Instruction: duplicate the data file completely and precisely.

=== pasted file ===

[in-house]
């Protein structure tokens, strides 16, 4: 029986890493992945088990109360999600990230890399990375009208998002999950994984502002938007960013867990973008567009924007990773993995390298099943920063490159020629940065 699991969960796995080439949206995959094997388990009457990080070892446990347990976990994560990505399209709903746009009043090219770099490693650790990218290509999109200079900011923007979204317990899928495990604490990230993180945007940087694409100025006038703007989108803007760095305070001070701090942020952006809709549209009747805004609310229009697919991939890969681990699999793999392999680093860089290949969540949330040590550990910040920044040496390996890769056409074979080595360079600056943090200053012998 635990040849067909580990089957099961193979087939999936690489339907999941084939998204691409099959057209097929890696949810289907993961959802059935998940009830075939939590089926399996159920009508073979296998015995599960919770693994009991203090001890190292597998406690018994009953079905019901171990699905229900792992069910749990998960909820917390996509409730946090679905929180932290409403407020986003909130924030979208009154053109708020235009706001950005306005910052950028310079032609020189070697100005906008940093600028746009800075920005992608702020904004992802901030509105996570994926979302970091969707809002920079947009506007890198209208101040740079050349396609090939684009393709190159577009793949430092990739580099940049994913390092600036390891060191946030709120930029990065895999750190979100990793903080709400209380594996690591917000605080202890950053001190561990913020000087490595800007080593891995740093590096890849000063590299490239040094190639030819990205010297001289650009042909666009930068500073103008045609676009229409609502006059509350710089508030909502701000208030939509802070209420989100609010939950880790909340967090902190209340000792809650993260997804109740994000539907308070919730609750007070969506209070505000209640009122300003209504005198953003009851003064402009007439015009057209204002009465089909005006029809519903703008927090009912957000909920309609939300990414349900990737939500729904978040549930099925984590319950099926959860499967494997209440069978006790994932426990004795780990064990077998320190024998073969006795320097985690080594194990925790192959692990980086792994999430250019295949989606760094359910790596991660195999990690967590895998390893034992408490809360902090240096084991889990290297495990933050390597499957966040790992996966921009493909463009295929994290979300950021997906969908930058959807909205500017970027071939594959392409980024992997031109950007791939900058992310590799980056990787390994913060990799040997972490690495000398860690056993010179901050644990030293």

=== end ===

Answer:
[in-house]
């Protein structure tokens, strides 16, 4: 029986890493992945088990109360999600990230890399990375009208998002999950994984502002938007960013867990973008567009924007990773993995390298099943920063490159020629940065 699991969960796995080439949206995959094997388990009457990080070892446990347990976990994560990505399209709903746009009043090219770099490693650790990218290509999109200079900011923007979204317990899928495990604490990230993180945007940087694409100025006038703007989108803007760095305070001070701090942020952006809709549209009747805004609310229009697919991939890969681990699999793999392999680093860089290949969540949330040590550990910040920044040496390996890769056409074979080595360079600056943090200053012998 635990040849067909580990089957099961193979087939999936690489339907999941084939998204691409099959057209097929890696949810289907993961959802059935998940009830075939939590089926399996159920009508073979296998015995599960919770693994009991203090001890190292597998406690018994009953079905019901171990699905229900792992069910749990998960909820917390996509409730946090679905929180932290409403407020986003909130924030979208009154053109708020235009706001950005306005910052950028310079032609020189070697100005906008940093600028746009800075920005992608702020904004992802901030509105996570994926979302970091969707809002920079947009506007890198209208101040740079050349396609090939684009393709190159577009793949430092990739580099940049994913390092600036390891060191946030709120930029990065895999750190979100990793903080709400209380594996690591917000605080202890950053001190561990913020000087490595800007080593891995740093590096890849000063590299490239040094190639030819990205010297001289650009042909666009930068500073103008045609676009229409609502006059509350710089508030909502701000208030939509802070209420989100609010939950880790909340967090902190209340000792809650993260997804109740994000539907308070919730609750007070969506209070505000209640009122300003209504005198953003009851003064402009007439015009057209204002009465089909005006029809519903703008927090009912957000909920309609939300990414349900990737939500729904978040549930099925984590319950099926959860499967494997209440069978006790994932426990004795780990064990077998320190024998073969006795320097985690080594194990925790192959692990980086792994999430250019295949989606760094359910790596991660195999990690967590895998390893034992408490809360902090240096084991889990290297495990933050390597499957966040790992996966921009493909463009295929994290979300950021997906969908930058959807909205500017970027071939594959392409980024992997031109950007791939900058992310590799980056990787390994913060990799040997972490690495000398860690056993010179901050644990030293």